This family comprises 53 genera with approx. 1200 species, and has its centre of diversification in the old world tropics. The current phylogenetic concept as based upon DNA data (Kress et al., 2002) is used as a background for chemodiversity studies. These include comparative studies on the phytochemistry of selected species from the genera Alpinia, Curcuma and Zingiber. Our aim is to get more insight into the chemodiversity of this interesting family by integrating molecular, chemical, biological, systematic and co-evolutionary aspects.
The chemical composition of Aglaia and Stemona displays an excellent example for a link between basic research (e.g. chemosystematics, investigation of biogenetic capacities) and applied aspects (finding of new lead structures for application in sustainable agriculture and in medicinal research).
Within Meliaceae, Aglaia represents the largest genus comprising somewhat more than 100 species. The classification and ecology of the genus Aglaia have been investigated by Dr Caroline Pannell. Her monograph of the genus, published in 1992, represents an attempt to bring the genus into systematic order, to apply correct names and to recognize and name new species.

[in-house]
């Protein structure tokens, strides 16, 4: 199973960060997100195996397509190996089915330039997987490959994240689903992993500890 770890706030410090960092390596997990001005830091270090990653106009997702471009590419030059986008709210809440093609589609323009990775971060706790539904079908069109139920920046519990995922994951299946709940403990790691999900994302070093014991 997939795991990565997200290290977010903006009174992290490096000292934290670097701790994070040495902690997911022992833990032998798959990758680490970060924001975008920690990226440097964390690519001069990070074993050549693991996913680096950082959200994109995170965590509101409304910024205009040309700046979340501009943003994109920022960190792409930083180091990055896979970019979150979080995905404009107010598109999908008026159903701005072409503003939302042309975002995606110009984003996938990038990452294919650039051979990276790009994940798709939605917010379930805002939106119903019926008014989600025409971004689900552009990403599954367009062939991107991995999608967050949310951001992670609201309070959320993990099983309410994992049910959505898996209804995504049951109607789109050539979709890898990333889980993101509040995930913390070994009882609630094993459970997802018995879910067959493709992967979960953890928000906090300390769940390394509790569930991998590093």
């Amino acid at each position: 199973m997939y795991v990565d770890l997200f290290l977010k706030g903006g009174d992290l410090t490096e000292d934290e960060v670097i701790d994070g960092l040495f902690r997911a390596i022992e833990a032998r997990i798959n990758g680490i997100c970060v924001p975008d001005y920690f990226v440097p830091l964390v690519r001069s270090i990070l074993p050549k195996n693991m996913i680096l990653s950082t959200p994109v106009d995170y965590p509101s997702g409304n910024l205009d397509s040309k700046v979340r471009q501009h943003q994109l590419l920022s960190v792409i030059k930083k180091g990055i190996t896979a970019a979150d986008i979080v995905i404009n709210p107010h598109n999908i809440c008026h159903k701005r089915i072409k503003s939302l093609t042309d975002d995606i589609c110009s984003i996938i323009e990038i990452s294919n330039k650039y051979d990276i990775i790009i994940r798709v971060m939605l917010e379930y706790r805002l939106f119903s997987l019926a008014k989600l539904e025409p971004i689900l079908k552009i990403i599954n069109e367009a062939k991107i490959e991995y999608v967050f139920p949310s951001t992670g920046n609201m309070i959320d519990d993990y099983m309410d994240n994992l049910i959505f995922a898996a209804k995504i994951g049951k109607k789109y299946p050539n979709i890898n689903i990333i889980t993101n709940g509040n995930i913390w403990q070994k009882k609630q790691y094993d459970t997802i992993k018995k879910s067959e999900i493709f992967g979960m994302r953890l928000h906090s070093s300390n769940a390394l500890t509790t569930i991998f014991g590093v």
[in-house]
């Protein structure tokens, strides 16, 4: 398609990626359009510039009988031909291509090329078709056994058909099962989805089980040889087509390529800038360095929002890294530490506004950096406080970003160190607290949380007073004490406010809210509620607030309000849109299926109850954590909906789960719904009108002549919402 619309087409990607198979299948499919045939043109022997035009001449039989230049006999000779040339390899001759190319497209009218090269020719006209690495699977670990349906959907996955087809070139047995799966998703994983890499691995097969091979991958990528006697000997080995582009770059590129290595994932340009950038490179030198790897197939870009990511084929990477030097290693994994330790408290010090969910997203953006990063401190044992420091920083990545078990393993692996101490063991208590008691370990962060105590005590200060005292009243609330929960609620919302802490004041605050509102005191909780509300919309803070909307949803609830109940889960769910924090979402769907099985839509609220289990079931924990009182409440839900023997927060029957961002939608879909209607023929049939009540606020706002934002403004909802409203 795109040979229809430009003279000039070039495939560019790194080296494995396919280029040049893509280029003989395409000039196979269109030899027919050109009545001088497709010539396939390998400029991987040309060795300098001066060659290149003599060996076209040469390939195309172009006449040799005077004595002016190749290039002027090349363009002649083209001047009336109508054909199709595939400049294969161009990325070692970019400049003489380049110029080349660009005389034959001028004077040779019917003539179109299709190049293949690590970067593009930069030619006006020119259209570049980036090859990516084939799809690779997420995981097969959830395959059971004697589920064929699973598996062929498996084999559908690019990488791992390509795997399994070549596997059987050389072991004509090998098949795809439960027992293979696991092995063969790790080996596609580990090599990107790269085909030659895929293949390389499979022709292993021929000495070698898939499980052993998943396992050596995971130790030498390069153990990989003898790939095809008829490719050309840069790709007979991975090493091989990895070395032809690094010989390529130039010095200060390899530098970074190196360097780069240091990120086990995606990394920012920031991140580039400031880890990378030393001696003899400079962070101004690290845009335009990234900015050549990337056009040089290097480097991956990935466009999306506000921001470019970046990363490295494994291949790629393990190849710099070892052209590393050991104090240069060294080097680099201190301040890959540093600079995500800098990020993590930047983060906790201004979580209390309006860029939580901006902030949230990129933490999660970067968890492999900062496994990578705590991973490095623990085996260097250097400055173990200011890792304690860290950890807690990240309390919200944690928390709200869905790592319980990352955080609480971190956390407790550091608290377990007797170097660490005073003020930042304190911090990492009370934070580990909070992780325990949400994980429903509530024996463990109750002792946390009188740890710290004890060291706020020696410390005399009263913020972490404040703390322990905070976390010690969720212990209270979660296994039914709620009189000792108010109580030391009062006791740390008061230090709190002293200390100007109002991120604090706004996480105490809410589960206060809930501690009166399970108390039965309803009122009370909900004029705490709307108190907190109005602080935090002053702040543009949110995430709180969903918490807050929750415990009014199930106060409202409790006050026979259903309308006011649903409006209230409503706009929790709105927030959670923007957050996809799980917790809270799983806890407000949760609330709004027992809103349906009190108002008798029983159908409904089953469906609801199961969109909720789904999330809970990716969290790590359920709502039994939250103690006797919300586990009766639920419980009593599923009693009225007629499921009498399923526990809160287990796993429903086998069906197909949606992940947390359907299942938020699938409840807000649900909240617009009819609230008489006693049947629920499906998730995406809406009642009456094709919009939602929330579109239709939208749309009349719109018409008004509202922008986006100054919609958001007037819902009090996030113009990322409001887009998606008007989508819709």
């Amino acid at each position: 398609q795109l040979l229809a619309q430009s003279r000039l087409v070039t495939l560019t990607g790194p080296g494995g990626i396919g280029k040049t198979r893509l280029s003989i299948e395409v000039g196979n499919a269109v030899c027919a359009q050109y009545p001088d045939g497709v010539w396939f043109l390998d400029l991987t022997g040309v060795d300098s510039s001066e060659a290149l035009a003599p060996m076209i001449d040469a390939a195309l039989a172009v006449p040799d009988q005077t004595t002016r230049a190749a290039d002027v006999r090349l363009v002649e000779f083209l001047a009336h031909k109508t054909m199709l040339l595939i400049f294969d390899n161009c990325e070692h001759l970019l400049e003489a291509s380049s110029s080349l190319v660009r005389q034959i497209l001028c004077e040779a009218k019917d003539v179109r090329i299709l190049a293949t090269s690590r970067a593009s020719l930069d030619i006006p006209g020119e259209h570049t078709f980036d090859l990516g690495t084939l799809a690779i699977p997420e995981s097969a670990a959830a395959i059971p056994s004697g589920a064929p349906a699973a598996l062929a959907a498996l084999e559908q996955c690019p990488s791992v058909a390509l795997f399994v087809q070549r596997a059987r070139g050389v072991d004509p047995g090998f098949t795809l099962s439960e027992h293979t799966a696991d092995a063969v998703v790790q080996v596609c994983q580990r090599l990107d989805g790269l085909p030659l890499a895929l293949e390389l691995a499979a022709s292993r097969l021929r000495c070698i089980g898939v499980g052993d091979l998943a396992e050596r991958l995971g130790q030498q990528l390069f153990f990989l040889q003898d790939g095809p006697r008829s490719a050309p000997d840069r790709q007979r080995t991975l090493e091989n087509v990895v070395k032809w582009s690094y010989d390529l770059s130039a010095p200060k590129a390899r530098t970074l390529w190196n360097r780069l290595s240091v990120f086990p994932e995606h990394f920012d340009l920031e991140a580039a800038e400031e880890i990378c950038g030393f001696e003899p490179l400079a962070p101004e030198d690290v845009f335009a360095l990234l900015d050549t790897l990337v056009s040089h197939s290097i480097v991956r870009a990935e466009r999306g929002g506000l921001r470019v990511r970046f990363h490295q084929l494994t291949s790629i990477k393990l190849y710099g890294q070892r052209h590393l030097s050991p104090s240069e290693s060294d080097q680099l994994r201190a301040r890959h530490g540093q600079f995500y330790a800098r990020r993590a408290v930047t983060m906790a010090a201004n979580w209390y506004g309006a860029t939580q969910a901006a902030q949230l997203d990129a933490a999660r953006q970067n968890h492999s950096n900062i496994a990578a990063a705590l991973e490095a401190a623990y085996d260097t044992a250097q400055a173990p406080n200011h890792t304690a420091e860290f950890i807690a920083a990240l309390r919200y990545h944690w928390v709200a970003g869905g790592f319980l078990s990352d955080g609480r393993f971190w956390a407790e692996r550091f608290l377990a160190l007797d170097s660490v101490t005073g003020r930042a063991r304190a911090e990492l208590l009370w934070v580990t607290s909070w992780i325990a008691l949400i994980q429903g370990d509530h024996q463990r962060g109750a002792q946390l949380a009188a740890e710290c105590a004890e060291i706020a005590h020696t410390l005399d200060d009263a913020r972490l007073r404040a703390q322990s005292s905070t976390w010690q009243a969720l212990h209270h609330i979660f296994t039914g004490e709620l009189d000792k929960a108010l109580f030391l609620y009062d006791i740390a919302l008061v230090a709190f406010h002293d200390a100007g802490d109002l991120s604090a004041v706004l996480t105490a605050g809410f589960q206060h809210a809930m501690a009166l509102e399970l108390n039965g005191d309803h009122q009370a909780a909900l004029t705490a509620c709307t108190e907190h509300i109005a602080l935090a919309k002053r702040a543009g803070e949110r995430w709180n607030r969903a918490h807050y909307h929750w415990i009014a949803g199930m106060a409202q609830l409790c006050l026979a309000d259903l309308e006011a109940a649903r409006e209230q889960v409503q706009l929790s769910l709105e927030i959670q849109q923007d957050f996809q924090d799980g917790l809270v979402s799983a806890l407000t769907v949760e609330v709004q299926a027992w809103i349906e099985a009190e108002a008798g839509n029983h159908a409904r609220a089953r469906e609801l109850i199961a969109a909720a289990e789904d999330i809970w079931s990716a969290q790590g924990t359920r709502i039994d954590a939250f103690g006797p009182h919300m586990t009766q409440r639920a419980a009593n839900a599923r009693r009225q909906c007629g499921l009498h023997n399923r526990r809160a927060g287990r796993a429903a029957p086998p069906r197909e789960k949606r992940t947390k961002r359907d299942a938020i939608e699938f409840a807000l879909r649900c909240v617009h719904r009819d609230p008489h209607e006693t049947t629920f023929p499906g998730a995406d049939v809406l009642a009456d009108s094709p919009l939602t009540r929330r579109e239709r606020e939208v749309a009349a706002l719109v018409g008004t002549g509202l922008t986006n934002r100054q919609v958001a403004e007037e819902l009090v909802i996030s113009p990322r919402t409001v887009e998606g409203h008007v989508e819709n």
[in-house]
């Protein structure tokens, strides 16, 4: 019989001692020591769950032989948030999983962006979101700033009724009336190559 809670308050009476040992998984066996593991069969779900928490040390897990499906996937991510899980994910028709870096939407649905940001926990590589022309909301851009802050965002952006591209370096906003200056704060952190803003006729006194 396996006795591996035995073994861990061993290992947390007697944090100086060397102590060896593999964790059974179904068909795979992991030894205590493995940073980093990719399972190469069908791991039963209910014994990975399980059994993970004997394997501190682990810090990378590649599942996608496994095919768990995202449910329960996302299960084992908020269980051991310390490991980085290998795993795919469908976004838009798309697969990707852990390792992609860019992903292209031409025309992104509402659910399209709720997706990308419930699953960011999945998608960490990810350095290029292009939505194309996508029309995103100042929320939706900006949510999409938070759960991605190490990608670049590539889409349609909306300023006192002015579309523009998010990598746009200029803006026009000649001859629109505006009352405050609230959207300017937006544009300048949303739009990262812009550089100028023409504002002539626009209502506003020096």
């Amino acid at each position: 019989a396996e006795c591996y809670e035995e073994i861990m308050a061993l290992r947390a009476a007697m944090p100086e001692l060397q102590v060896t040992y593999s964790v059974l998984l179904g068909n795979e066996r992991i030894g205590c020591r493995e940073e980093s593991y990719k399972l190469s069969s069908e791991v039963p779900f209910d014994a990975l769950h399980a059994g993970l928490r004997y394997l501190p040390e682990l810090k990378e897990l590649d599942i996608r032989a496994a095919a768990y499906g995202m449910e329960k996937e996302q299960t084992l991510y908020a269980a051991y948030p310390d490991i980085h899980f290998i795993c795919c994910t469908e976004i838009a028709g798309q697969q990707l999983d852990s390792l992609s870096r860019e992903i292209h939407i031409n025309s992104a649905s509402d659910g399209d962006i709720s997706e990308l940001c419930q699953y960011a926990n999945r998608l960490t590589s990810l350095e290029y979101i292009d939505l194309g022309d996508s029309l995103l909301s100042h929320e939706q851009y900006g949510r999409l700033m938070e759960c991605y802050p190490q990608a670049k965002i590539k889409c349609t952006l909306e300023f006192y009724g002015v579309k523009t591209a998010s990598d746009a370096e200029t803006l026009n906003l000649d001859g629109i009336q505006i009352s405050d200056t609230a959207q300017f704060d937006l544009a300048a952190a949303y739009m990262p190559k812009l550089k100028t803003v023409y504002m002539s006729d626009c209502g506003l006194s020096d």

Aglaia contains different secondary metabolites, some of them show bioactivities against insects as well as fungi.
Stemonaceae represent a rather isolated family within the Monocotyledons consisting of 4 genera and about 35 species. Many species prefer a seasonal climate and occur as perennial climbers or subshrubs with tufted tuberous roots in rather dry vegetation ranging from continental Asia and Japan through Southeast Asia to tropical Australia. Stemona is the largest genus with about 25 species occurring as subshrubs or twining herbs mostly with perennial tuberous roots. This family is the only known source of Stemona-alkaloids, a unique class of bioactive secondary metabolites.